Review History

To increase transparency, PeerJ operates a system of 'optional signed reviews and history'. This takes two forms: (1) peer reviewers are encouraged, but not required, to provide their names (if they do so, then their profile page records the articles they have reviewed), and (2) authors are given the option of reproducing their entire peer review history alongside their published article (in which case the complete peer review process is provided, including revisions, rebuttal letters and editor decision letters).

New to public reviews? Learn more about optional signed reviews and how to write a better rebuttal letter.


  • The initial submission of this article was received on December 4th, 2015 and was peer-reviewed by 2 reviewers and the Academic Editor.
  • The Academic Editor made their initial decision on January 7th, 2016.
  • The first revision was submitted on February 22nd, 2016 and was reviewed by 1 reviewer and the Academic Editor.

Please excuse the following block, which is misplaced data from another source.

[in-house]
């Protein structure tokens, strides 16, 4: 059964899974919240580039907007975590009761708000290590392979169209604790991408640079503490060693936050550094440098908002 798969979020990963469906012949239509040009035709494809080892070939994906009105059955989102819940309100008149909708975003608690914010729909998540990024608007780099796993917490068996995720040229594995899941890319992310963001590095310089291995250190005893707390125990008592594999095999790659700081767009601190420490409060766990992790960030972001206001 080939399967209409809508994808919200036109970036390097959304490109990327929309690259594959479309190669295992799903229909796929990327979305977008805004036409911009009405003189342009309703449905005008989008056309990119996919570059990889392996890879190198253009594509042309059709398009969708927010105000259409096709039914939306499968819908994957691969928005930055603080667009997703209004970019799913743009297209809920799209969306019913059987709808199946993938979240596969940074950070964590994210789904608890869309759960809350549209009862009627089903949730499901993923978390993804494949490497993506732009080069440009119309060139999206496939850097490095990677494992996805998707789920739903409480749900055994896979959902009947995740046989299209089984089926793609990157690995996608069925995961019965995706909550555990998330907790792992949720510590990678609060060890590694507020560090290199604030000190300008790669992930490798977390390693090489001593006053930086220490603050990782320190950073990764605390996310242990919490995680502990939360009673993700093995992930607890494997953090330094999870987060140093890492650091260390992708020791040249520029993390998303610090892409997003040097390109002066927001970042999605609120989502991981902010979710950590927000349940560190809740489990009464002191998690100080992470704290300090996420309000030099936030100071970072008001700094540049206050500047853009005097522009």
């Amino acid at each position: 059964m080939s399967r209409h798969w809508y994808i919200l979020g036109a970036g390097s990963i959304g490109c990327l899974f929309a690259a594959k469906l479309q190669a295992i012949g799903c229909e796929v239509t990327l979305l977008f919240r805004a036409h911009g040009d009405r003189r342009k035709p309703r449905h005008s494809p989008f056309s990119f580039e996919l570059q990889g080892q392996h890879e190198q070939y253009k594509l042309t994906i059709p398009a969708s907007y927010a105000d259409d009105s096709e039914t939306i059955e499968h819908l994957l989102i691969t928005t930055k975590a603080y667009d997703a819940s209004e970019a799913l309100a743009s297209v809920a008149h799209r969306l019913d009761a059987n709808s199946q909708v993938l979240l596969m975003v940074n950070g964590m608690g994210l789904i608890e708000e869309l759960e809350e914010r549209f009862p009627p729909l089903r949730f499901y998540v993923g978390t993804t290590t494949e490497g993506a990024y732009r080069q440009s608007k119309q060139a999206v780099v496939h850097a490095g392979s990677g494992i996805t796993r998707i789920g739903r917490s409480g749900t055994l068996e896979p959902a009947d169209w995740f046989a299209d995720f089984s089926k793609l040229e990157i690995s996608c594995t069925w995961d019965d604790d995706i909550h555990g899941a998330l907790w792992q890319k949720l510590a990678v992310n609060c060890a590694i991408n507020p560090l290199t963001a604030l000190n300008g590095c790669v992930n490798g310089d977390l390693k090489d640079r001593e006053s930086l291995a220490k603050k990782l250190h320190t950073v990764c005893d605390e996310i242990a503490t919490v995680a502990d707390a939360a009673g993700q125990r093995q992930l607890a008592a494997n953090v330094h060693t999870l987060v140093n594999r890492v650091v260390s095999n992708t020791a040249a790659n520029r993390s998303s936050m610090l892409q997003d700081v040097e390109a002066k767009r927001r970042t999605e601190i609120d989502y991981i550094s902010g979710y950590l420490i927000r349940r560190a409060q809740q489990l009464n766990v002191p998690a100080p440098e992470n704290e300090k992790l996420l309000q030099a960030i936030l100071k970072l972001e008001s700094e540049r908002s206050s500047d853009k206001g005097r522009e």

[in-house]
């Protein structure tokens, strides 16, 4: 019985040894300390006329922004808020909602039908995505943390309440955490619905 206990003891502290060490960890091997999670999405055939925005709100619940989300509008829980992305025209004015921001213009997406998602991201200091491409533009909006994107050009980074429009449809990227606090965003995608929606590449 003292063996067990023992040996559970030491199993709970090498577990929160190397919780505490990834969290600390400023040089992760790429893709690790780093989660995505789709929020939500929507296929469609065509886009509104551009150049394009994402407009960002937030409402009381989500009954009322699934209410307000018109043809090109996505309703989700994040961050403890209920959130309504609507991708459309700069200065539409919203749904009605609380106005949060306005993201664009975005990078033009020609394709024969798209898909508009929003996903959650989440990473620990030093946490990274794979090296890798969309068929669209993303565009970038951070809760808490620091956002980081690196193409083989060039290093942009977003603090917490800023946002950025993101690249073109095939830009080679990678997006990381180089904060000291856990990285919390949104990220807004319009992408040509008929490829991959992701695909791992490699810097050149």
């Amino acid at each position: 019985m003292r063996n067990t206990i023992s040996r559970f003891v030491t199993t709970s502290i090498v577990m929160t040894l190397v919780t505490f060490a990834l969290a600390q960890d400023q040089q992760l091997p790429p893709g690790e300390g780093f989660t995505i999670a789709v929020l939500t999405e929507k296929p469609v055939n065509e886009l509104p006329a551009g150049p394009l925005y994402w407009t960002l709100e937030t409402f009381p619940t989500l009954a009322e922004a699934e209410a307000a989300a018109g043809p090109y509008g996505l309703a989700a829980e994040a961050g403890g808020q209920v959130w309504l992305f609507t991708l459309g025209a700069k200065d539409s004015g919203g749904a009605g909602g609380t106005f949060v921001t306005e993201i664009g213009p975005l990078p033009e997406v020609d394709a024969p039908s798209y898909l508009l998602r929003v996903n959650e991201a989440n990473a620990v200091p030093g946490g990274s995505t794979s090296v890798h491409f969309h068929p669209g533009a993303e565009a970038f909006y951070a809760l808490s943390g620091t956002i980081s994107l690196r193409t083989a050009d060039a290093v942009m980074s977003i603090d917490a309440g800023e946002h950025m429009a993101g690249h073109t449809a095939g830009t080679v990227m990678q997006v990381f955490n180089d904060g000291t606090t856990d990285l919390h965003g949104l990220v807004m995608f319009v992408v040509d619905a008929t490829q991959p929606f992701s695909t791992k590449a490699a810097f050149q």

• The article was Accepted by the Academic Editor on March 9th, 2016.

Version 0.2 (accepted)

· · Academic Editor


The reviewer and I feel that the revision has addressed all the main points raised in the first round of review. I believe that the manuscript is good to go, except for the small spelling changes suggested by the reviewer.


Basic reporting

It is the second turn, I see the current version is much better.

Experimental design

OK, but in fact it is a study based on museal collection

Validity of the findings


Comments for the author

I have two small comments. Is worth to add in the first sentence of introductiona also Hromada et al. 2003, and in introduction please change Hromanda to Hromada.

Version 0.1 (original submission)

· · Academic Editor

Major Revisions

Both reviewers find the study an interesting and a potentially valuable contribution. However, in a very careful and detailed review, Reviewer 1 raises a number of important issues regarding the proposed methodology. The reviewers raises concerns about whether the methods proposed by the authors are sensitive to biases that may be introduced by low abundance, as well as the sampling procedure used to quantify EVI. The authors will need to show that their results are robust. The reviewer also has a number of other minor points, which need to be addressed.

Also be sure to notice the attached PDFs from both reviewers.